Prosecutor says site's staff may be investigated for allowing publication of demeaning posts.
An Italian prosecutor has opened an investigation into how Facebook allowed the publication of insults and bullying posts aimed at a teenager who later leapt to her death from her third-floor bedroom window.
Carolina Picchio, 14, from Novara in northern Italy, died in January after a gang of boys circulated a video on Facebook of her appearing drunk and dishevelled in the bathroom at a party.
The group, aged between 15 and 17, were said to be friends of Picchio's ex-boyfriend. He had allegedly insulted her on Facebook when she left him days earlier.
In a note found in her room to the boy, Picchio wrote: "Isn't what you have done to me enough? You have made me pay too many times." The boy said he apologised to her for the insults, but she then took her own life, writing on Facebook: "Forgive me if I am not strong. I cannot take it any longer."
The Italian Parents' Association has already filed a criminal complaint in Rome directly against Facebook for allegedly having a role in the instigation of Picchio's suicide.
"This is the first time a parents' group has filed such a complaint against Facebook in Europe," said Antonio Affinita, the director. "Italian law forbids minors under 18 signing contracts, yet Facebook is effectively entering into a contract with minors regarding their privacy, without their parents knowing."
Francesco Saluzzo, the Novara prosecutor, said he did not rule out placing Facebook staff under investigation.
Saluzzo said he was investigating how the video had stayed online "for days", even after Picchio's friends requested its removal.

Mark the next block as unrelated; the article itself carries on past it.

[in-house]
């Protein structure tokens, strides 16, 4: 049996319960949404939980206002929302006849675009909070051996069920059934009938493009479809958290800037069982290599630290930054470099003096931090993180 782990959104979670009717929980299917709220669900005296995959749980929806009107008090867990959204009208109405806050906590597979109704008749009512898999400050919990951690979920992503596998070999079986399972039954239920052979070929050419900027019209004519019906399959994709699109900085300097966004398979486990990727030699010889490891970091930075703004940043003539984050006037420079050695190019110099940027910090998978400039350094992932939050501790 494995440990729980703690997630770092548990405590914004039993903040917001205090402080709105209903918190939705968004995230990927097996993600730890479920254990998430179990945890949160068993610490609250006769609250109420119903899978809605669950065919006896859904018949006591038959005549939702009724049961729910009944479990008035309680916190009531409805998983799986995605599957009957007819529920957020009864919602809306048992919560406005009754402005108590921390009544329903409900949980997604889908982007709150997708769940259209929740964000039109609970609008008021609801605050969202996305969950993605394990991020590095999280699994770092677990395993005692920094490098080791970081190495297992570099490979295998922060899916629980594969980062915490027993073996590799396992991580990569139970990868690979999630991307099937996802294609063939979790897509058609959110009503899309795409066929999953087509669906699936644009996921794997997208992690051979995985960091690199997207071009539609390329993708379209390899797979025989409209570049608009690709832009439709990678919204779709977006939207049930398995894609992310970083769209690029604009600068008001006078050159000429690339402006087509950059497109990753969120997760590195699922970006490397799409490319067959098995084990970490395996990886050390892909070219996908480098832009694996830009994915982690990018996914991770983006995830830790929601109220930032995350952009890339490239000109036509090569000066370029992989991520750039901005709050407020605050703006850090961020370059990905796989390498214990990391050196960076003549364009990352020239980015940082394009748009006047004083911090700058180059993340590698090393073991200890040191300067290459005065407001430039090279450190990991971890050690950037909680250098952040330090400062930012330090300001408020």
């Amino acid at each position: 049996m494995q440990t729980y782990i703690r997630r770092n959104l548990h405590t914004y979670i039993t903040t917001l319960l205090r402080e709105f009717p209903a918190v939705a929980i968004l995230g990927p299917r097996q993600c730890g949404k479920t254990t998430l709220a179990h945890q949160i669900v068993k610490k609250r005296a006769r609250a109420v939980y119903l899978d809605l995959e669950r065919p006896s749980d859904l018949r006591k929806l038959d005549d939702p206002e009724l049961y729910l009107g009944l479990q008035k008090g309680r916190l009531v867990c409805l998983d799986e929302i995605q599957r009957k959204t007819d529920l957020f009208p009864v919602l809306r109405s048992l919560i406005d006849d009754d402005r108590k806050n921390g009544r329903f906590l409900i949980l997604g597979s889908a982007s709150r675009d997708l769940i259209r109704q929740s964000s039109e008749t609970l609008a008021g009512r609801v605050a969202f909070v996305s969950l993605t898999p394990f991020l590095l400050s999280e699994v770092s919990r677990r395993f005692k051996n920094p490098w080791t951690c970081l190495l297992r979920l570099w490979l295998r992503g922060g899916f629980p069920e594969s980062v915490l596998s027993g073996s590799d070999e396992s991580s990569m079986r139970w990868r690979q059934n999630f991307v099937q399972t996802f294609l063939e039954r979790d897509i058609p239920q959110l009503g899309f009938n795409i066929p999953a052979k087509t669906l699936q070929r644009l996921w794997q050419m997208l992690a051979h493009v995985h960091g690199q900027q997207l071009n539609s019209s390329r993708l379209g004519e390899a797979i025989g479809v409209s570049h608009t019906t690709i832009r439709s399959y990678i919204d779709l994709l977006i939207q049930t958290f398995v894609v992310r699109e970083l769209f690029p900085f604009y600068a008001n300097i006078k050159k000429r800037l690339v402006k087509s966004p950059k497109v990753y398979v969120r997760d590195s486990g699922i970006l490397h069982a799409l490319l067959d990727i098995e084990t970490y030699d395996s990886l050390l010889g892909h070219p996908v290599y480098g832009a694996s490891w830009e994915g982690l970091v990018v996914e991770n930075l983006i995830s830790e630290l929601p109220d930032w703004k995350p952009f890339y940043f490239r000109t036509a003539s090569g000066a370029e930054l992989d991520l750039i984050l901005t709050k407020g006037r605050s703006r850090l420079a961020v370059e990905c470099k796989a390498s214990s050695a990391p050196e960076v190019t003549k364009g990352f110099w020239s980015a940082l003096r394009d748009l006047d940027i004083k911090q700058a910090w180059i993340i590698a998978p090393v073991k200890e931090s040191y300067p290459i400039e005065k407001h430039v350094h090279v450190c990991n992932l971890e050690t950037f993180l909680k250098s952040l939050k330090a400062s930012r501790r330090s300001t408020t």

"There is a procedure for asking for the removal of messages that break rules. This is an open investigation without named suspects, as yet. Facebook itself is not under investigation. But we could theoretically investigate employees of Facebook who failed to respond to these requests."
Affinita said Picchio's death was "the last straw" after a 15-year-old schoolboy in Rome killed himself in 2012, having allegedly been taunted as a homosexual on Facebook.
Facebook offers "report" links on its pages to allow the highlighting of offensive content, and in 2011 launched a "Stop Bullying, Speak Up" application to raise awareness of the problem.
In Novara, a social media backlash against Picchio's torment quickly emerged, with one online commentator, thought to be a school friend, condemning the boys who videoed her. She said: "Tomorrow I have to go back to school and see those idiots. I can't do it."
Eight boys, aged 15 to 17, are being questioned by magistrates.
Italian magistrates have a record of challenging social media providers over offensive content. Three Google executives were given six-month suspended sentences in 2010 for allowing the posting of a film in Italy of the bullying of a handicapped student. Prosecutors claimed Google had allowed the student's privacy to be violated. The case was overturned on appeal last December, but a magistrate is now fighting that acquittal.
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